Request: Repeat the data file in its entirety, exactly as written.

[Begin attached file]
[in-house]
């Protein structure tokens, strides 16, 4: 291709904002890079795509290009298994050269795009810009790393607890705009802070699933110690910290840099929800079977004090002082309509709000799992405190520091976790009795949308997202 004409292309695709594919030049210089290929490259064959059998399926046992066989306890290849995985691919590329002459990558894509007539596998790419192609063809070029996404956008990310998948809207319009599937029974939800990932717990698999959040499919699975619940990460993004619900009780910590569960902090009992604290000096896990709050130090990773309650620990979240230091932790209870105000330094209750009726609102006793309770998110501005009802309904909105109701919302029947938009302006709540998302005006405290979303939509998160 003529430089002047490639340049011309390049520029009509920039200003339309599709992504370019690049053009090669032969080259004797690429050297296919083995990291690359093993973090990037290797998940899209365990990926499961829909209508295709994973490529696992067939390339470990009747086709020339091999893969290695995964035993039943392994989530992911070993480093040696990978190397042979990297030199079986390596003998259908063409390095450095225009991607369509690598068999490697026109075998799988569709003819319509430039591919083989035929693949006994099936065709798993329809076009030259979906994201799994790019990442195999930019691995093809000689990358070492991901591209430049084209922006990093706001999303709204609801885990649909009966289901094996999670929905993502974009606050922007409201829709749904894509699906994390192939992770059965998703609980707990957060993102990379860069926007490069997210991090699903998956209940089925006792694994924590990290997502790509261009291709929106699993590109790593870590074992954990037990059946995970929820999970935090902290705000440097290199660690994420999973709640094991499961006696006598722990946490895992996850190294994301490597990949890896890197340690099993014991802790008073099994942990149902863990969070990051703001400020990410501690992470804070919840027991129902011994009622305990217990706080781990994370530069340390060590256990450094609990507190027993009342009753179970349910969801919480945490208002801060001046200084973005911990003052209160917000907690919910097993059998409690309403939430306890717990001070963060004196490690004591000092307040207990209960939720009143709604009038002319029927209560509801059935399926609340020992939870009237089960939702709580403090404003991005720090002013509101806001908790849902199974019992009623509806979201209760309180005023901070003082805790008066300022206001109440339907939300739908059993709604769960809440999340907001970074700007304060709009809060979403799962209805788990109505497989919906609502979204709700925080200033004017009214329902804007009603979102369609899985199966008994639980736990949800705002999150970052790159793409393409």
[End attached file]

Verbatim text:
[in-house]
């Protein structure tokens, strides 16, 4: 291709904002890079795509290009298994050269795009810009790393607890705009802070699933110690910290840099929800079977004090002082309509709000799992405190520091976790009795949308997202 004409292309695709594919030049210089290929490259064959059998399926046992066989306890290849995985691919590329002459990558894509007539596998790419192609063809070029996404956008990310998948809207319009599937029974939800990932717990698999959040499919699975619940990460993004619900009780910590569960902090009992604290000096896990709050130090990773309650620990979240230091932790209870105000330094209750009726609102006793309770998110501005009802309904909105109701919302029947938009302006709540998302005006405290979303939509998160 003529430089002047490639340049011309390049520029009509920039200003339309599709992504370019690049053009090669032969080259004797690429050297296919083995990291690359093993973090990037290797998940899209365990990926499961829909209508295709994973490529696992067939390339470990009747086709020339091999893969290695995964035993039943392994989530992911070993480093040696990978190397042979990297030199079986390596003998259908063409390095450095225009991607369509690598068999490697026109075998799988569709003819319509430039591919083989035929693949006994099936065709798993329809076009030259979906994201799994790019990442195999930019691995093809000689990358070492991901591209430049084209922006990093706001999303709204609801885990649909009966289901094996999670929905993502974009606050922007409201829709749904894509699906994390192939992770059965998703609980707990957060993102990379860069926007490069997210991090699903998956209940089925006792694994924590990290997502790509261009291709929106699993590109790593870590074992954990037990059946995970929820999970935090902290705000440097290199660690994420999973709640094991499961006696006598722990946490895992996850190294994301490597990949890896890197340690099993014991802790008073099994942990149902863990969070990051703001400020990410501690992470804070919840027991129902011994009622305990217990706080781990994370530069340390060590256990450094609990507190027993009342009753179970349910969801919480945490208002801060001046200084973005911990003052209160917000907690919910097993059998409690309403939430306890717990001070963060004196490690004591000092307040207990209960939720009143709604009038002319029927209560509801059935399926609340020992939870009237089960939702709580403090404003991005720090002013509101806001908790849902199974019992009623509806979201209760309180005023901070003082805790008066300022206001109440339907939300739908059993709604769960809440999340907001970074700007304060709009809060979403799962209805788990109505497989919906609502979204709700925080200033004017009214329902804007009603979102369609899985199966008994639980736990949800705002999150970052790159793409393409």